The International Commission on Radiological Protection (ICRP) is responsible for establishing the philosophy of radiation protection, based on existing scientific knowledge on the biological effects of ionizing radiation. Its conclusions are conveyed through recommendations, which constitute a solid basis for preparing the corresponding legislation in each country.
Protection of workers
One of the basic principles of radiological protection is dose limitation. In the case of workers the effective dose limit is 20 mSv per year which can be averaged in five consecutive years; that is, in those five years a total of 100 mSv can be received, as long as it does not exceed 50 mSv per year. There are equivalent dose limits for specific tissues or organs: crystalline (150 mSv per year), skin (500 mSv per year; this limit is applied to the dose averaged over any surface of 1 cm2, regardless of the exposed area) and hands, forearms, feet and ankles (500 mSv per year).
To implement the radiological protection of workers, control and surveillance measures must be established to prevent their exposure to ionizing radiation and the dose limits mentioned above must not be exceeded. Some of these measures include:
• Evaluating working conditions.
• Classifying and designating workplaces according to the amount of radiation that may exist.
• Classifying workers in different categories according to their working conditions.
• Carrying out radiological surveillance of professionally exposed workers, using dosimeters.
• Establishing radiological protection information and training programs.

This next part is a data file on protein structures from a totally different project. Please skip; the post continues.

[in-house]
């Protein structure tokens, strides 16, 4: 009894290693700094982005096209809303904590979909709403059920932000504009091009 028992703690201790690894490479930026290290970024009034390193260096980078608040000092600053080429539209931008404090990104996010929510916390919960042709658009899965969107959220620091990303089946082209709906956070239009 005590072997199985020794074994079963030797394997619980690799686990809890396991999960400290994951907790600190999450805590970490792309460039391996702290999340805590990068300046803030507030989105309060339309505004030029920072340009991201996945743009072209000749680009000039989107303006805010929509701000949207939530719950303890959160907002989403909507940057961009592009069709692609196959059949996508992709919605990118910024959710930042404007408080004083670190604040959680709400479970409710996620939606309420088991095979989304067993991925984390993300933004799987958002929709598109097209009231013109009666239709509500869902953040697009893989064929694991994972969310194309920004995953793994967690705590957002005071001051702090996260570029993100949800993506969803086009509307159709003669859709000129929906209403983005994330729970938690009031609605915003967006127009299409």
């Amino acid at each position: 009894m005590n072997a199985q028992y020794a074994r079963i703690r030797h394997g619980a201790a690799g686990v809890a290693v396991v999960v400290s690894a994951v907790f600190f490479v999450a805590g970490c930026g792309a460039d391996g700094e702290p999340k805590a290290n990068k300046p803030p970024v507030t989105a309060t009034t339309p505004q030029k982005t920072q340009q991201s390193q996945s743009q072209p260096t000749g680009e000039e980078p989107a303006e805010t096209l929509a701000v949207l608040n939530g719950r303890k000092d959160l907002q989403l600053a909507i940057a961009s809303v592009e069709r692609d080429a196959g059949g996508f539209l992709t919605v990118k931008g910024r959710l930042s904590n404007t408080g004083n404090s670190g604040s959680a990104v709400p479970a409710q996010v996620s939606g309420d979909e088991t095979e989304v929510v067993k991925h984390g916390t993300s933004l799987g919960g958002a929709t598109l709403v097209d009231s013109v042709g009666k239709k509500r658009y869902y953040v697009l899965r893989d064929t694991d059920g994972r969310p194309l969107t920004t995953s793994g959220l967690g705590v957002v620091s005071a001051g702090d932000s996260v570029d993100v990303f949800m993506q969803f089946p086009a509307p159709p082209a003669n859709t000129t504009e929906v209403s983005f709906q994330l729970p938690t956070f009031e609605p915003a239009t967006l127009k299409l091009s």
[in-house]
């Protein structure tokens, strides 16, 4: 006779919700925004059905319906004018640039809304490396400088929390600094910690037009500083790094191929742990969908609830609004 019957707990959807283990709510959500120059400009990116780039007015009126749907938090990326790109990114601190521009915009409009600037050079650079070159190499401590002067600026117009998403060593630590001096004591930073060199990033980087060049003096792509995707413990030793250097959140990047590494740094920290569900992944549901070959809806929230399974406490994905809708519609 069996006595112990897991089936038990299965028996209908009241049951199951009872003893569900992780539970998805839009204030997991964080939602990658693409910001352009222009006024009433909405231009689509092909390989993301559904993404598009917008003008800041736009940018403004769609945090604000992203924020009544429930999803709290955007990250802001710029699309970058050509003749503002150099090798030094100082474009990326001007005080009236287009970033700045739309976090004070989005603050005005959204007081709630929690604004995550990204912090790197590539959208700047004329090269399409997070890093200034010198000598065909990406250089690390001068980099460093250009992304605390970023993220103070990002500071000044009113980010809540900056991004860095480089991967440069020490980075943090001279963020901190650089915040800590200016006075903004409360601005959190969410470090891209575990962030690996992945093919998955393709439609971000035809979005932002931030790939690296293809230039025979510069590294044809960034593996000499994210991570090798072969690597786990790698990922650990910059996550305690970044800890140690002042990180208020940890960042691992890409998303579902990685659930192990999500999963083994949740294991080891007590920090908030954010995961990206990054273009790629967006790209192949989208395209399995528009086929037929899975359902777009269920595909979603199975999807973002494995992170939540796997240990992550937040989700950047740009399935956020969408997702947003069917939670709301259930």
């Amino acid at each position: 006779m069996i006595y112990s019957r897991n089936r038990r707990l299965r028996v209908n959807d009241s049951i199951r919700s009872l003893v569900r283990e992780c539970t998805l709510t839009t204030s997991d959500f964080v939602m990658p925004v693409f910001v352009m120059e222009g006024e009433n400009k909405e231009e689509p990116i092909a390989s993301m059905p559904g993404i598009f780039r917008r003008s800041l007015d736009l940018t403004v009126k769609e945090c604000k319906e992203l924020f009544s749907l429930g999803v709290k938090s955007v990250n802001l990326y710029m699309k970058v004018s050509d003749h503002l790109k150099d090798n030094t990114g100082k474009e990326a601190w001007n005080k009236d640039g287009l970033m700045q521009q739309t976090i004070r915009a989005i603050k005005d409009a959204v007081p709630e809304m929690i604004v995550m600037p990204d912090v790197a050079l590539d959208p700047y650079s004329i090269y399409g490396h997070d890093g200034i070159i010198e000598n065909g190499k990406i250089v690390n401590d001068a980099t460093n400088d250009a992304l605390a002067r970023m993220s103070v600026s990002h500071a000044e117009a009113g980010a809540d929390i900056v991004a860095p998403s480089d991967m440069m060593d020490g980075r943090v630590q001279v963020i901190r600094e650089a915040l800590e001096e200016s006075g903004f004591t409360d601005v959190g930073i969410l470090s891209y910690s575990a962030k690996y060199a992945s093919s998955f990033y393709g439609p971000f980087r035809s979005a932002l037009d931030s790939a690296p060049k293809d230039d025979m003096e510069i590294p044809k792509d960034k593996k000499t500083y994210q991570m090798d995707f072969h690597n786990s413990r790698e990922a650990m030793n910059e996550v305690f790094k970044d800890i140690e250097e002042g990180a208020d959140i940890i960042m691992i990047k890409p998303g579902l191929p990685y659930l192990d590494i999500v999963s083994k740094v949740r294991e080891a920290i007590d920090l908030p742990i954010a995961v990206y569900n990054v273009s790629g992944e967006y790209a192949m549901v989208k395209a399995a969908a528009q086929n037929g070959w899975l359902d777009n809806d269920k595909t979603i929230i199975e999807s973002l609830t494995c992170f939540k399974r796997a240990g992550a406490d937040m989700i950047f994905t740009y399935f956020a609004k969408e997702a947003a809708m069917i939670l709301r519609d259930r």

• Applying the rules and measures of surveillance and control of the different zones
• Performing periodic medical surveillance for authorized prevention services.
Delimitation of the areas within the radioactive facilities
Depending on the way in which exposure to radiation can occur in workers (external irradiation, pollution or both), working areas are classified as:
• Guarded area. This is the area where there is possibility of receiving effective doses of more than 1 mSv per official year, or an equivalent dose greater than 1/10 of the equivalent dose limits for the lens (150 mSv), skin and limbs (500 mSv).
• Controlled area. This is the area where: (1) There is possibility of receiving effective doses above 6 mSv per official year or an equivalent dose greater than 3/10 of the equivalent dose limits for the lens (150 mSv), skin and limbs (500 mSv), or (2) It is necessary to follow work procedures in order to restrict exposure to ionizing radiation, prevent the spread of radioactive contamination or prevent or limit the likelihood and magnitude of radiological accidents or their consequences.
Controlled zones can be subdivided into:
• Areas of limited permanence: those in which there is a risk of receiving a dose above the dose limits (100 mSv during any period of five consecutive official years, subject to a maximum effective dose of 50 mSv in any official year).
• Areas of regulated permanence: those where there is risk of receiving a dose higher than the dose limits in a short period of time, requiring special prescriptions from the optimization viewpoint.
• Areas of prohibited access: those where there is risk of receiving, in a single exposure, doses above the dose limits.
The classification of workplaces in the established areas should always be updated according to the actual existing conditions, and will be revised if there are variations in working conditions.
Protection of the public
As in the case of workers, there are dose limits for the public that cannot be exceeded by law. The effective dose limit for the public is 1 mSv per year, with the equivalent dose limits of 15 mSv per year for crystalline and 50 mSv per year for skin of (this limit will be applied to the dose averaged over any skin surface of 1 cm2, regardless of the exposed surface).
It is important to know that in the dose limits, both for workers and the public, the received doses of natural background radiation are not included and neither are those that may be received as a consequence of medical treatments.